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Patricia Kinman
Patricia Kinman, who never gave up on her goal of becoming a Berkeley student.  Photo by BAP

Berkeley's most senior junior took the long road to Cal
9 September 2002

By Bonnie Azab Powell, Public Affairs

BERKELEY — When Patricia Kinman graduated from her Hayward high school, she wanted to attend UC Berkeley "more than anything," she says. But financial constraints compelled her to take a government scholarship and become a nurse instead. That was 1945. Almost six decades later, this 75-year-young Berkeley student is finally living out her dream.

"If something's 'impossible,' that just means it takes a little longer," she smiles.

Kinman is a veritable role model for determination. She started her associate in arts degree at Chabot College in January 1973. A "little busy" raising five sons and three daughters and returning at age 51 to the workforce as an RN, she didn't complete the degree until June 1999. "I took whatever classes I could handle when I could handle them," she shrugs.

She first applied to Berkeley back in 1999 and was crushed when she didn't get in. Last year she learned about Berkeley's Re-entry Student Program for mature students from a Chabot counselor, who convinced her to apply again. "When the acceptance letter came, I was so nervous that I didn't open it for three days," she says. "It's just unbelievable to me that I'm here. It was something I never thought I would be able to do."

This time, she plans to finish her degree a bit faster. Kinman drives up from her home in Castro Valley on Tuesdays and Thursdays for courses in Shakespeare, folklore, and education. "I picked things that sounded interesting to me. I won't say I used a dartboard, but close," she explains. And while she's considered to have junior standing, don't ask her about her major: "I've gone through three in my head and it's only the first week of school."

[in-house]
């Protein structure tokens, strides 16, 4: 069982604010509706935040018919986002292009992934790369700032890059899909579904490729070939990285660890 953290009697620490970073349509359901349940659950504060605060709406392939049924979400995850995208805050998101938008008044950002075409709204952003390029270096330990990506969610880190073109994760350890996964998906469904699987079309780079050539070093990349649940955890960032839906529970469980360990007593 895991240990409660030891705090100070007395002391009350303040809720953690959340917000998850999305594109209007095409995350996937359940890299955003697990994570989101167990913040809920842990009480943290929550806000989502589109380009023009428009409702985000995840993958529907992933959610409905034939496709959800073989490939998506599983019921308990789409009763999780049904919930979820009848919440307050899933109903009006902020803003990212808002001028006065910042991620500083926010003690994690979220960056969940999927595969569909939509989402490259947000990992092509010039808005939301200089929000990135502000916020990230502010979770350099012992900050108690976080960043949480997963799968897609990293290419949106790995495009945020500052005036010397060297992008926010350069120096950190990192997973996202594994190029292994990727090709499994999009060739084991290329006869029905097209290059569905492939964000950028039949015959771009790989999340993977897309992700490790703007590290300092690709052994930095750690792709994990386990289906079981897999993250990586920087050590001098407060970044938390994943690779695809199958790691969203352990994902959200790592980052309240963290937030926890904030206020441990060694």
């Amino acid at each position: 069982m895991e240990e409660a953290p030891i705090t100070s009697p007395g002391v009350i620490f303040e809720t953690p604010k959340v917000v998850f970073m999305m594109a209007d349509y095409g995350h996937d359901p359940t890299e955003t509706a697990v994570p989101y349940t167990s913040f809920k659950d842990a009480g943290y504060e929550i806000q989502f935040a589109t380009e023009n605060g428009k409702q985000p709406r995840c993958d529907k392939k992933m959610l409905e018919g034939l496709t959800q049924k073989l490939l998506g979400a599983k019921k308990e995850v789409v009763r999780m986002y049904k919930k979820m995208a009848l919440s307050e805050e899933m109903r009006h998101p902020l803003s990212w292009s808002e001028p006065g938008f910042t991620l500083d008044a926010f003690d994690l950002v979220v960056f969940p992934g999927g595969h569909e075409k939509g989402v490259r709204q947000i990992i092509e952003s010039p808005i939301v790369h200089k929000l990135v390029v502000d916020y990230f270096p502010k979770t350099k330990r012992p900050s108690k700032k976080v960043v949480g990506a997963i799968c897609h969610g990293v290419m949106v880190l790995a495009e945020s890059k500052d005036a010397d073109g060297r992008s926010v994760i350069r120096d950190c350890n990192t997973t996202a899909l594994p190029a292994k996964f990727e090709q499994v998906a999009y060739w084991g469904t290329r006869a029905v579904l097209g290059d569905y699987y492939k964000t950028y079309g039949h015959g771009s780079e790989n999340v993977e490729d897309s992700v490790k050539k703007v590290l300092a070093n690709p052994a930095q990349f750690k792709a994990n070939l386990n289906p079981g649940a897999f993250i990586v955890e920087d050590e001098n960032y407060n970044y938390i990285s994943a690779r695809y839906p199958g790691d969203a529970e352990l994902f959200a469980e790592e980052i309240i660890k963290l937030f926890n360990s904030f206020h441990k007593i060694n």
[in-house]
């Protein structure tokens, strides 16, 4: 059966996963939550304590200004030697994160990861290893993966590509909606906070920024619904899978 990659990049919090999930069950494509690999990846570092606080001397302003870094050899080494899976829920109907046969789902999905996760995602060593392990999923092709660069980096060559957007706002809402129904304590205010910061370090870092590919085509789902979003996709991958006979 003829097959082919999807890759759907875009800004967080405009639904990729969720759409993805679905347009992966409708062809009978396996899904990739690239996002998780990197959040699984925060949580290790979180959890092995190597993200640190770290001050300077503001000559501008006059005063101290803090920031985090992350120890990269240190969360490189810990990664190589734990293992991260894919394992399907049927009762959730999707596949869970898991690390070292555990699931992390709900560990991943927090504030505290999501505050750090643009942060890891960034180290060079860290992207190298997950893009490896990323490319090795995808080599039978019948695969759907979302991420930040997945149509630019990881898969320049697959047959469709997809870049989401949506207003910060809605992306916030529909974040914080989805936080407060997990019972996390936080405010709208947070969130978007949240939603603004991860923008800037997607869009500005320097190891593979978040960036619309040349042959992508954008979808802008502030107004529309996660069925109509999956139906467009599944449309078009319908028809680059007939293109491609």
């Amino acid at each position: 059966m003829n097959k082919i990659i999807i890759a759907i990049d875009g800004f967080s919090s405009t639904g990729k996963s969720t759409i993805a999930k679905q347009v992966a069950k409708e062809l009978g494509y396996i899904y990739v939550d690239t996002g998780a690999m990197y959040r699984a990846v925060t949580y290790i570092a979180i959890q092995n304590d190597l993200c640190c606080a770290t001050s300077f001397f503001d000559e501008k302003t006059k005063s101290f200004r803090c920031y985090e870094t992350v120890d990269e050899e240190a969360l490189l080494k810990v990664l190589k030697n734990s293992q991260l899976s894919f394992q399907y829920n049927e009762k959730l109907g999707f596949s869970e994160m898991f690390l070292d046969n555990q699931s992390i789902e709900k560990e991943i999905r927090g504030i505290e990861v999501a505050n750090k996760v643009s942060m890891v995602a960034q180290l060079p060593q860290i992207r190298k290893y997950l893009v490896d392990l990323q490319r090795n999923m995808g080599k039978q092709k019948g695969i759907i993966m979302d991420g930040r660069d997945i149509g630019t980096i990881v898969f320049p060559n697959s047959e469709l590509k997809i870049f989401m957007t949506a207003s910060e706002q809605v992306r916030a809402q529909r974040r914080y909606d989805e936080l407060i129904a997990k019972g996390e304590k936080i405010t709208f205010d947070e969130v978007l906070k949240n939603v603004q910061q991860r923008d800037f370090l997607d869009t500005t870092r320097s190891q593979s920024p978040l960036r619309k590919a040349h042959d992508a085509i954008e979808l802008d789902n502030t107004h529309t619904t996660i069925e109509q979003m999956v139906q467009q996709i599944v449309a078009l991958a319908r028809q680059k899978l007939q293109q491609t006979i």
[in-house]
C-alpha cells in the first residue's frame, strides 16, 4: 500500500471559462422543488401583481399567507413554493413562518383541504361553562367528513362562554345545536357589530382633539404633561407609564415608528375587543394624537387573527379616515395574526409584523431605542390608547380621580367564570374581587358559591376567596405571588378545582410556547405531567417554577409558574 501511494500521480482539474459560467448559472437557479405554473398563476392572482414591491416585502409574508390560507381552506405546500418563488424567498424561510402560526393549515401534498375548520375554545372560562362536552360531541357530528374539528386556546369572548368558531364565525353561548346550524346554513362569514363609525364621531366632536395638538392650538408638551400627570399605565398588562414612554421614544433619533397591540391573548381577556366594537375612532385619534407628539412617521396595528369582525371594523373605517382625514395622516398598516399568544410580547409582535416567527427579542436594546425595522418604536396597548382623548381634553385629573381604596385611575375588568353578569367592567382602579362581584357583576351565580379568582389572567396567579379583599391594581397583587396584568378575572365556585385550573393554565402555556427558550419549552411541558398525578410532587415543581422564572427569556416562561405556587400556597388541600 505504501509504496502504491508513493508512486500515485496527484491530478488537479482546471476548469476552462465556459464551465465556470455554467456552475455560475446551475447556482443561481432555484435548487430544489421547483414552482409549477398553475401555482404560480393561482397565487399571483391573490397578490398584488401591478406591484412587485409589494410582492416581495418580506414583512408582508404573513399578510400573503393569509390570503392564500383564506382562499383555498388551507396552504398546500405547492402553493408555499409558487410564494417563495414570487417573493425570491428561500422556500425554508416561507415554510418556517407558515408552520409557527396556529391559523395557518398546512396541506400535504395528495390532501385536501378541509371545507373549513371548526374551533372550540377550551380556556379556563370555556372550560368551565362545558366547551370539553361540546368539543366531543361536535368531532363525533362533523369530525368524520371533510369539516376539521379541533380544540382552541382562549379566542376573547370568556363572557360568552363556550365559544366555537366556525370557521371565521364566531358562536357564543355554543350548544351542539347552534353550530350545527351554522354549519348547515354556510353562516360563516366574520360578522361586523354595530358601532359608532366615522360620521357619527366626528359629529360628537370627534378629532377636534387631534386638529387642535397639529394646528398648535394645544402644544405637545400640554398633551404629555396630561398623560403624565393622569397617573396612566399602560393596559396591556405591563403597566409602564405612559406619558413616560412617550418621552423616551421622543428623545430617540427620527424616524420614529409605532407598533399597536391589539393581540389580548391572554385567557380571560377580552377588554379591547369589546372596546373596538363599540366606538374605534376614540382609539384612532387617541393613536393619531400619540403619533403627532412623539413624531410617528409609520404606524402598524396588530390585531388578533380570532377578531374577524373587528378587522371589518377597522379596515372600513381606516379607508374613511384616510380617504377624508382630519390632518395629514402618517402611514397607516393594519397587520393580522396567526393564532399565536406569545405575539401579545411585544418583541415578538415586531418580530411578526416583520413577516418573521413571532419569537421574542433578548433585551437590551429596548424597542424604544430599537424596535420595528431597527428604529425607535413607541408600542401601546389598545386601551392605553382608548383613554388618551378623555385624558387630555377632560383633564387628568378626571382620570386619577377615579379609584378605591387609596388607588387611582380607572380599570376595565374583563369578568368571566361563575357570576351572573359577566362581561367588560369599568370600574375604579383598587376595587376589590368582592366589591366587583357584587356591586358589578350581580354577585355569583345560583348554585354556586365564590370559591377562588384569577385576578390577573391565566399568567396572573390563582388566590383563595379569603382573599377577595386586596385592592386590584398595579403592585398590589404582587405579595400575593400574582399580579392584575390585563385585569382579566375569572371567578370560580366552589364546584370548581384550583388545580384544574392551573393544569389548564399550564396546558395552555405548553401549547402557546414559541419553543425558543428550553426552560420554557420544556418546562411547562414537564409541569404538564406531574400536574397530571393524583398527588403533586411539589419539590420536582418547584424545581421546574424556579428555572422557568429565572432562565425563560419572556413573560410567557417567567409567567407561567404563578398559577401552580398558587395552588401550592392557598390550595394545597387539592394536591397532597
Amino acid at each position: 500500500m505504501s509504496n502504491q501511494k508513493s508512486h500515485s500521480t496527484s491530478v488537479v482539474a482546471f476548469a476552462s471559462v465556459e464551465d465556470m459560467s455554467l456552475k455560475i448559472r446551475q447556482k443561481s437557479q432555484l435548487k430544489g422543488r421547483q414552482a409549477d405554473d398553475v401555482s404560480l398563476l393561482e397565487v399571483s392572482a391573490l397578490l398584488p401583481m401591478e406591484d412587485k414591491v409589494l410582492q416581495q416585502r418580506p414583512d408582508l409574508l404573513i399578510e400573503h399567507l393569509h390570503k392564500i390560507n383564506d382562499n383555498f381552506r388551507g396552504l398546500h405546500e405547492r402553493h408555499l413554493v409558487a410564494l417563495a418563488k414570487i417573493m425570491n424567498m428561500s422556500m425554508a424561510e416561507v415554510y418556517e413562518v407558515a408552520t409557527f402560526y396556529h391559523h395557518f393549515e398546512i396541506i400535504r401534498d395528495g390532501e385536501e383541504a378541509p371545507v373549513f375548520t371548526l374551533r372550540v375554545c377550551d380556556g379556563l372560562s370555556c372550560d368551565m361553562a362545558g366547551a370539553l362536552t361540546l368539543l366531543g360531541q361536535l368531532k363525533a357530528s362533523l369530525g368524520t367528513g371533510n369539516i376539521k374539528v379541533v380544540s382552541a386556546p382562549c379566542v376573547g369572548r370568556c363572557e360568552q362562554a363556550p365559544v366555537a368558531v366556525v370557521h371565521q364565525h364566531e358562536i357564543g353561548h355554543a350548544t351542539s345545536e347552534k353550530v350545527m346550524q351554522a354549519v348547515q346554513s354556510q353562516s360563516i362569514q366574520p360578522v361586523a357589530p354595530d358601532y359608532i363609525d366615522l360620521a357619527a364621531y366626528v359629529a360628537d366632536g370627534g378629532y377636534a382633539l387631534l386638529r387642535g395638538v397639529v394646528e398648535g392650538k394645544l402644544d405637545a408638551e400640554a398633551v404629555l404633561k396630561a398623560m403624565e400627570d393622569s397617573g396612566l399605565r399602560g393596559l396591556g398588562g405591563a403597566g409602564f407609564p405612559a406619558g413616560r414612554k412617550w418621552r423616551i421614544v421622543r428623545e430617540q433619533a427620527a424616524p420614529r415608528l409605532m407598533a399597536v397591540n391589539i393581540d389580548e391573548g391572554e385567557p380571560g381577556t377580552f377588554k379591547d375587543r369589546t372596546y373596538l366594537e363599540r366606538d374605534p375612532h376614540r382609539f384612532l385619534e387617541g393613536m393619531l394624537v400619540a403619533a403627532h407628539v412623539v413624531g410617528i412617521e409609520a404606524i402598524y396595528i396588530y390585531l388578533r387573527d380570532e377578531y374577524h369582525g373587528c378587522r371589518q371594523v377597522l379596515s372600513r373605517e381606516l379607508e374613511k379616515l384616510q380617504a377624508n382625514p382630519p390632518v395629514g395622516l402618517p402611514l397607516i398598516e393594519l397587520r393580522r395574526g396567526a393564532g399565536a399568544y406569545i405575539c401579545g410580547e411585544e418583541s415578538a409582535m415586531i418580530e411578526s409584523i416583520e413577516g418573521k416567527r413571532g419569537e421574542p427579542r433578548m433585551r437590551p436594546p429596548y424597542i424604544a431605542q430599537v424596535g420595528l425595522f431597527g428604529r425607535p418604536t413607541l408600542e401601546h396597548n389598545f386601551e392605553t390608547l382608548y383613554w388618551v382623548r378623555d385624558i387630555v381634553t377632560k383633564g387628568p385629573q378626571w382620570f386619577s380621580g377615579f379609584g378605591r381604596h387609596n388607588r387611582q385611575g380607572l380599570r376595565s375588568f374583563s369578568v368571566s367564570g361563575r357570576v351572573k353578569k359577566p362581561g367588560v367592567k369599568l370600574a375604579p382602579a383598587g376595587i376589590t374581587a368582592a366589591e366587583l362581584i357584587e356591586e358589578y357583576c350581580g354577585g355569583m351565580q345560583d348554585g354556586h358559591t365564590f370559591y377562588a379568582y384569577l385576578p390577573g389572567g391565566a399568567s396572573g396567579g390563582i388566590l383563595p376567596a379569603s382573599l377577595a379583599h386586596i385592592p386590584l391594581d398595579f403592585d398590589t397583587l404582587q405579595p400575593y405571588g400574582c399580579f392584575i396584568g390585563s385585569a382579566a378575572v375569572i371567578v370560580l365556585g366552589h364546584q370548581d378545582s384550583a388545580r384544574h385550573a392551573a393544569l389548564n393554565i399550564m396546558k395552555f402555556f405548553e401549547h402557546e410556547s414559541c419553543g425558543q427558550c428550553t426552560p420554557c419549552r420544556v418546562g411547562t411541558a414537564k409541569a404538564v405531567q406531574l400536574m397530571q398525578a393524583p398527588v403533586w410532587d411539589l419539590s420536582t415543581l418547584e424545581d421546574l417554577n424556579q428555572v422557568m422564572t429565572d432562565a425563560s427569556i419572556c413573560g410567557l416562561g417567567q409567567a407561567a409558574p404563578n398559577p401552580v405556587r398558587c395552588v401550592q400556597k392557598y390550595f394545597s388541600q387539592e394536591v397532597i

"When the acceptance letter came, I was so nervous that I didn't open it for three days."


Even with her maroon backpack weighed down by newly purchased books, the spry Kinman can easily outpace a younger companion on a hill. Asked if she plans to join the Rec Center, she fires back, "Joining Cal is exercise enough. I had to park way past the stadium today."

Kinman is not the oldest student Berkeley has had on record. That distinction belongs to Mona Freye, who was 79 when she graduated in 1992. However, Kinman's mature looks have garnered their share of attention from her fellow classmates. "They come up and ask, 'Are you a student?' When I tell them yes, they say 'COOL!'" she recounts happily. "I like that."

Students, Kinman observes, haven't changed much from decade to decade except in the little things, like "what they wear, what color their hair is, and what they use for earrings." Her classmates have always been pretty serious, goal-oriented, and accepting, she says.

The only aspect in which Kinman admits to feeling like a grandmother is the technological. She has a computer at home and knows "how to turn it on, but not much else," she admits, although she does use it to write papers. She has never ventured online. "I'm going to try it soon," she stalls. "My kids say the Internet can be a big time waster."

Kinman's children — including her son Kevin, who graduated from Cal with a degree in environmental design — are supportive, if somewhat baffled about her decision to keep going for her bachelor's degree. "They can't understand why I want to work so hard," she says.

When pressed, she's not sure exactly why, either. "Maybe I want to be known for something aside from being a mom," she says. "I love learning new things, and besides, it keeps me from calling my kids too much."

Cal's most senior student says she also wants to appreciate how hard her children have worked. Six have graduated from college and one is a doctor. "But most of all," she says with pride, "they're fine human beings. And that, I think, takes more than education."